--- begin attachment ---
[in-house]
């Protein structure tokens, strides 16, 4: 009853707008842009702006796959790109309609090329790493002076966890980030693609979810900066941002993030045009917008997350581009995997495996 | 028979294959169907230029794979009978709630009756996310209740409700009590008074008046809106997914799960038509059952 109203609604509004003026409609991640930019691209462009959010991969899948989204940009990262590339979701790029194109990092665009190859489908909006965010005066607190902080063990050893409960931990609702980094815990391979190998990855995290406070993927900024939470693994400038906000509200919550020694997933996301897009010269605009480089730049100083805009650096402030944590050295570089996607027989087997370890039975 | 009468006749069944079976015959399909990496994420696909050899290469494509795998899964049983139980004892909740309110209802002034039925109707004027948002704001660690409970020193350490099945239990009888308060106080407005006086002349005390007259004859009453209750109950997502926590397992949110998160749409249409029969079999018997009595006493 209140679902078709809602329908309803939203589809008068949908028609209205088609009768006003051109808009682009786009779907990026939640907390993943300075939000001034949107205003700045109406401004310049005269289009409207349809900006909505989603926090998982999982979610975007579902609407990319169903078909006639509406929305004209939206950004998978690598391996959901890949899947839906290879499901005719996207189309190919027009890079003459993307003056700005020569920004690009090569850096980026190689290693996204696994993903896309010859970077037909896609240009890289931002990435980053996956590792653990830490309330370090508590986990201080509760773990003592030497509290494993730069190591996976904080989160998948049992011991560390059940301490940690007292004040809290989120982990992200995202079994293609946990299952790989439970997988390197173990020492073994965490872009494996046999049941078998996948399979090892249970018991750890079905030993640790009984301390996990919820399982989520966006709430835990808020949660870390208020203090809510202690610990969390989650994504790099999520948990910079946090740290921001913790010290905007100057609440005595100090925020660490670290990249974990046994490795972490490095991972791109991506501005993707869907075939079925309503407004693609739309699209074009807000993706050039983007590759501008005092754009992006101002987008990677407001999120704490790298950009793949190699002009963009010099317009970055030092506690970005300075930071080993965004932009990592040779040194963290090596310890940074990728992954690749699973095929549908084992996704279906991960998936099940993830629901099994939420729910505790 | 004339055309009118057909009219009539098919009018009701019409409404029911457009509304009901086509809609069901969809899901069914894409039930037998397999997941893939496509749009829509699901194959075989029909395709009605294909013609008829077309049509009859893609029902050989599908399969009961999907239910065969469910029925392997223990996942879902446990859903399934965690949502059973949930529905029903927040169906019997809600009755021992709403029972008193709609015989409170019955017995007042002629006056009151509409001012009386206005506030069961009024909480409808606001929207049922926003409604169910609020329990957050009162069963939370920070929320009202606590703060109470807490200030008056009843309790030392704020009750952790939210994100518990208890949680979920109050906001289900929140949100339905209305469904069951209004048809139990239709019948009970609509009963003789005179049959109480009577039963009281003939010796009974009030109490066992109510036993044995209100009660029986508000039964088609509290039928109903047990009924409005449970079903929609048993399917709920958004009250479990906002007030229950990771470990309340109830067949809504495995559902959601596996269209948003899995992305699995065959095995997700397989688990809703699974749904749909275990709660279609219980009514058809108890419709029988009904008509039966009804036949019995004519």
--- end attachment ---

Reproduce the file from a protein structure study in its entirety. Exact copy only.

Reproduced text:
[in-house]
């Protein structure tokens, strides 16, 4: 009853707008842009702006796959790109309609090329790493002076966890980030693609979810900066941002993030045009917008997350581009995997495996 | 028979294959169907230029794979009978709630009756996310209740409700009590008074008046809106997914799960038509059952 109203609604509004003026409609991640930019691209462009959010991969899948989204940009990262590339979701790029194109990092665009190859489908909006965010005066607190902080063990050893409960931990609702980094815990391979190998990855995290406070993927900024939470693994400038906000509200919550020694997933996301897009010269605009480089730049100083805009650096402030944590050295570089996607027989087997370890039975 | 009468006749069944079976015959399909990496994420696909050899290469494509795998899964049983139980004892909740309110209802002034039925109707004027948002704001660690409970020193350490099945239990009888308060106080407005006086002349005390007259004859009453209750109950997502926590397992949110998160749409249409029969079999018997009595006493 209140679902078709809602329908309803939203589809008068949908028609209205088609009768006003051109808009682009786009779907990026939640907390993943300075939000001034949107205003700045109406401004310049005269289009409207349809900006909505989603926090998982999982979610975007579902609407990319169903078909006639509406929305004209939206950004998978690598391996959901890949899947839906290879499901005719996207189309190919027009890079003459993307003056700005020569920004690009090569850096980026190689290693996204696994993903896309010859970077037909896609240009890289931002990435980053996956590792653990830490309330370090508590986990201080509760773990003592030497509290494993730069190591996976904080989160998948049992011991560390059940301490940690007292004040809290989120982990992200995202079994293609946990299952790989439970997988390197173990020492073994965490872009494996046999049941078998996948399979090892249970018991750890079905030993640790009984301390996990919820399982989520966006709430835990808020949660870390208020203090809510202690610990969390989650994504790099999520948990910079946090740290921001913790010290905007100057609440005595100090925020660490670290990249974990046994490795972490490095991972791109991506501005993707869907075939079925309503407004693609739309699209074009807000993706050039983007590759501008005092754009992006101002987008990677407001999120704490790298950009793949190699002009963009010099317009970055030092506690970005300075930071080993965004932009990592040779040194963290090596310890940074990728992954690749699973095929549908084992996704279906991960998936099940993830629901099994939420729910505790 | 004339055309009118057909009219009539098919009018009701019409409404029911457009509304009901086509809609069901969809899901069914894409039930037998397999997941893939496509749009829509699901194959075989029909395709009605294909013609008829077309049509009859893609029902050989599908399969009961999907239910065969469910029925392997223990996942879902446990859903399934965690949502059973949930529905029903927040169906019997809600009755021992709403029972008193709609015989409170019955017995007042002629006056009151509409001012009386206005506030069961009024909480409808606001929207049922926003409604169910609020329990957050009162069963939370920070929320009202606590703060109470807490200030008056009843309790030392704020009750952790939210994100518990208890949680979920109050906001289900929140949100339905209305469904069951209004048809139990239709019948009970609509009963003789005179049959109480009577039963009281003939010796009974009030109490066992109510036993044995209100009660029986508000039964088609509290039928109903047990009924409005449970079903929609048993399917709920958004009250479990906002007030229950990771470990309340109830067949809504495995559902959601596996269209948003899995992305699995065959095995997700397989688990809703699974749904749909275990709660279609219980009514058809108890419709029988009904008509039966009804036949019995004519």